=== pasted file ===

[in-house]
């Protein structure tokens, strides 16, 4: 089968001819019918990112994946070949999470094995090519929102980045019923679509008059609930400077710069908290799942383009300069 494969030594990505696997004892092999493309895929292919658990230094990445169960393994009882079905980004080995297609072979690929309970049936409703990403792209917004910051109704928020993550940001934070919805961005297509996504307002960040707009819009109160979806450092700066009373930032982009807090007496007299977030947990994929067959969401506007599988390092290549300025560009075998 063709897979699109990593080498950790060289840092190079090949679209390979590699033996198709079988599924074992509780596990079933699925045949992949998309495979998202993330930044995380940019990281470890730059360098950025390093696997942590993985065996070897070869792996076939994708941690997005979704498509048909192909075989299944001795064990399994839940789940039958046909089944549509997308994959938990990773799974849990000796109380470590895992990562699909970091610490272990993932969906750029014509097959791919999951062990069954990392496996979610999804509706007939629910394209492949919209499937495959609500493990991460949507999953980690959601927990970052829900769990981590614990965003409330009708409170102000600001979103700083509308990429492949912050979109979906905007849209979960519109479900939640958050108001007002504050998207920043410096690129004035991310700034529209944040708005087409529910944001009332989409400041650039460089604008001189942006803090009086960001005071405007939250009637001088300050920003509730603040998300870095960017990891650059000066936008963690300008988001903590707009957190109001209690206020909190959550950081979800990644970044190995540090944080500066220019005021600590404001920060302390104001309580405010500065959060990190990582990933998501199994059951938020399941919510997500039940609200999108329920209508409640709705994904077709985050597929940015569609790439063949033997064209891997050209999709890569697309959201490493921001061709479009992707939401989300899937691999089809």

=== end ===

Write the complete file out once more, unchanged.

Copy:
[in-house]
């Protein structure tokens, strides 16, 4: 089968001819019918990112994946070949999470094995090519929102980045019923679509008059609930400077710069908290799942383009300069 494969030594990505696997004892092999493309895929292919658990230094990445169960393994009882079905980004080995297609072979690929309970049936409703990403792209917004910051109704928020993550940001934070919805961005297509996504307002960040707009819009109160979806450092700066009373930032982009807090007496007299977030947990994929067959969401506007599988390092290549300025560009075998 063709897979699109990593080498950790060289840092190079090949679209390979590699033996198709079988599924074992509780596990079933699925045949992949998309495979998202993330930044995380940019990281470890730059360098950025390093696997942590993985065996070897070869792996076939994708941690997005979704498509048909192909075989299944001795064990399994839940789940039958046909089944549509997308994959938990990773799974849990000796109380470590895992990562699909970091610490272990993932969906750029014509097959791919999951062990069954990392496996979610999804509706007939629910394209492949919209499937495959609500493990991460949507999953980690959601927990970052829900769990981590614990965003409330009708409170102000600001979103700083509308990429492949912050979109979906905007849209979960519109479900939640958050108001007002504050998207920043410096690129004035991310700034529209944040708005087409529910944001009332989409400041650039460089604008001189942006803090009086960001005071405007939250009637001088300050920003509730603040998300870095960017990891650059000066936008963690300008988001903590707009957190109001209690206020909190959550950081979800990644970044190995540090944080500066220019005021600590404001920060302390104001309580405010500065959060990190990582990933998501199994059951938020399941919510997500039940609200999108329920209508409640709705994904077709985050597929940015569609790439063949033997064209891997050209999709890569697309959201490493921001061709479009992707939401989300899937691999089809």